In all these aspects, the Safe Food Enforcement, Assessment, Standards and Targeting Act (Safe FEAST in Safe FEAST. The Senate bill called for $825 million in funding for the F.D.A.’s food safety operations in fiscal 2010 (for the Center for Food Safety and Applied Nutrition, the Center for Veterinary Medicine and the Office of Regulatory Affairs). It also called for increasing the food safety field staff of the F.D.A. to no fewer than 3,800 persons in fiscal 2010, 4,000 in 2011, 4,200 in 2012, 4,600 in 2013 and 5,000 in 2014, and for providing the additional funding required to accomplish the staffing increases.
The Food Safety Modernization Act (H.R.875) introduced on Feb. 4 by Ms. DeLauro stood apart from the other bills in its proposal to establish a food safety administration within the H.H.S. that would consolidate all of the food safety functions of the F.D.A. Act, or H.R.1332) introduced in the House on March 5 by Representatives Jim Costa of California and Adam Putman of Florida and 20 co-sponsors was in accord with the Senate bill. The Senate and House bills also would authorize the F.D.A. to collect fees to cover the costs of required re-inspection of facilities and recalls.
The Senate bill had funding and staffing provisions lacking
The position of administrator of food safety would be created with this person reporting directly to the secretary of H.H.S. A separate entity under the H.H.S. would aggregate the F.D.A.’s drug and medical equipment inspection and approval activities.
The DeLauro bill also proposed a much more robust food facility inspection regime. A food processing facility would be enrolled in one of five categories for inspection based on risk. Facilities manufacturing products with greatest risk, primarily animal slaughter facilities, would require daily and ongoing inspection. The frequency of inspection would decrease with the risk to weekly, monthly, quarterly and annually.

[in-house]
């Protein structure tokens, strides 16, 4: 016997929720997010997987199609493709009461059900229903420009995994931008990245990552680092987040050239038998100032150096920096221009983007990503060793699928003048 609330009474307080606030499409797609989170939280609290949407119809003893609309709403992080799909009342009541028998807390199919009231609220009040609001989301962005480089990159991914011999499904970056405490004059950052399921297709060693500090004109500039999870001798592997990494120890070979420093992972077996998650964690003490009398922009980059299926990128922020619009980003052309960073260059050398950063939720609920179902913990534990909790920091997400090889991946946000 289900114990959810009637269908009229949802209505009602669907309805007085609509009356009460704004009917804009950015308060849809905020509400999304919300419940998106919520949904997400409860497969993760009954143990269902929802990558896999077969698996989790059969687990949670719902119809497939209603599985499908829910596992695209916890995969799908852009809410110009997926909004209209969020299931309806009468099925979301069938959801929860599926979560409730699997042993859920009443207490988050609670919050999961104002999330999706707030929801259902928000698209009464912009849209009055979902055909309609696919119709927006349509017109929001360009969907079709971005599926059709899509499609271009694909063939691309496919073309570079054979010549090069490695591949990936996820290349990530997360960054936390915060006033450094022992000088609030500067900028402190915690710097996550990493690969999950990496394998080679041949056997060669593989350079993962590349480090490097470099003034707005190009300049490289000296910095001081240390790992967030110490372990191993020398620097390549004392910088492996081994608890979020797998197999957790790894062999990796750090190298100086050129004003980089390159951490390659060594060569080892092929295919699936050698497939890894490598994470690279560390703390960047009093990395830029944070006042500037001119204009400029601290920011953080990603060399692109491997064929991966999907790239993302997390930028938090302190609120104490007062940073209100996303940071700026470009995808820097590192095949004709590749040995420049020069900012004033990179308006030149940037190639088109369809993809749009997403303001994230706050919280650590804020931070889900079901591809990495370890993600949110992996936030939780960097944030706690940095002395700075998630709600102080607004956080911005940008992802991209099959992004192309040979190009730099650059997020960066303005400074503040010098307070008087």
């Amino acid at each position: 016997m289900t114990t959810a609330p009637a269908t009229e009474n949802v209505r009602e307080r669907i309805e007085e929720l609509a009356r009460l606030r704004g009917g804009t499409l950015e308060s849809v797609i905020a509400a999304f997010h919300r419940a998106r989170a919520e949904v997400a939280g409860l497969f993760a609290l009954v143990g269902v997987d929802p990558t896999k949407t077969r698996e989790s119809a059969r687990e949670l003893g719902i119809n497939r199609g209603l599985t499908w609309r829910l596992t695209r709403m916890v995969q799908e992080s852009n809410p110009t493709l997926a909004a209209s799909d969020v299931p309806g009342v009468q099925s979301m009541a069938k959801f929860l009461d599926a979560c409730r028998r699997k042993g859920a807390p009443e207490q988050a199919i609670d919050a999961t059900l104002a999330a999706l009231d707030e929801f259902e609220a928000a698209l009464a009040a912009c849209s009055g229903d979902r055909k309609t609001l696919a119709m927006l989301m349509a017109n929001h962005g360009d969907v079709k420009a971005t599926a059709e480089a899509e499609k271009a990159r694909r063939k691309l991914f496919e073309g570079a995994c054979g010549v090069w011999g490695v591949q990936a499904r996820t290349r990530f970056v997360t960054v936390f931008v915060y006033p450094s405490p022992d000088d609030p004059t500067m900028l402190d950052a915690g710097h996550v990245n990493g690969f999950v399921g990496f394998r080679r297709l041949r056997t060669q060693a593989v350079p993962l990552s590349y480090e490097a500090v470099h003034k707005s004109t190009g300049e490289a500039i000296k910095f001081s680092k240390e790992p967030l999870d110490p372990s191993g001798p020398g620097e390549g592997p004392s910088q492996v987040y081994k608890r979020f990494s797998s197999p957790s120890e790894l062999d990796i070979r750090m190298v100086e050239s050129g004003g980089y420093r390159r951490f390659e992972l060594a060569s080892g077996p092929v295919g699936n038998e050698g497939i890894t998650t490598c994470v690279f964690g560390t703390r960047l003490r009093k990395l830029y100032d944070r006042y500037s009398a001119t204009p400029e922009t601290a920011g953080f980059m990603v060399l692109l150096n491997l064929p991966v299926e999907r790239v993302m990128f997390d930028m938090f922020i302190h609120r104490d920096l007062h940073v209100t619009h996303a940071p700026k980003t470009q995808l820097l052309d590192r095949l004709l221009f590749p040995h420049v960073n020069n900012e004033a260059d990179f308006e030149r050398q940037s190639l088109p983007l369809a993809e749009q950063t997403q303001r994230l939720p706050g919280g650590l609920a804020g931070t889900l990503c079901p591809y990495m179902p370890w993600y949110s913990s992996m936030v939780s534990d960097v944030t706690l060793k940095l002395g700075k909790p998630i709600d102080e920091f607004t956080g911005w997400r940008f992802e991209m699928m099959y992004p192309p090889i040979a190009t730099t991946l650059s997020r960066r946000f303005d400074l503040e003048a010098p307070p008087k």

Industry groups favored the Senate bill and Safe FEAST over the bill proposed by Ms. DeLauro. Pam Bailey, president and chief executive officer of the Grocery Manufacturers Association, praised both the Senate bill and the Safe FEAST Act.
"In particular, G.M.A. supports the requirement that all food companies have a comprehensive food safety plan in place," Ms. Bailey said. "It is absolutely critical that manufacturers take a preventative approach in identifying and evaluating potential hazards, and building food safety into the manufacturing process from the very beginning."
Kraig R. Naasz, president and c.e.o. of the American Frozen Food Institute, said, "The food industry accepts primary responsibility for ensuring the safety and quality of our food supply. As such, A.F.F.I. concurs with the (Senate) bill’s cornerstone provision that food companies should be expected to identify potential hazards that might occur in the production and processing of their products and companies should determine the most effective controls for those hazards."
Dr. Robert Whitaker, chief science officer of the Produce Marketing Association (P.M.A.), said, "Recent regulatory problems have diminished public confidence in our government’s oversight of food safety, and we support legislation that assists F.D.A.’s own efforts to adapt the regulatory system to today’s marketplace and public health complexities."
Kathy Means, vice-president of government relations and public affairs at the P.M.A., said, "Representatives Jim Costa and Adam Putnam and Senators Dick Durbin, Judd Gregg, Ted Kennedy and Richard Burr should be commended for their leadership on this issue."
This article can also be found in the digital edition of Food Business News, March 17, 2009, starting on Page 30. Click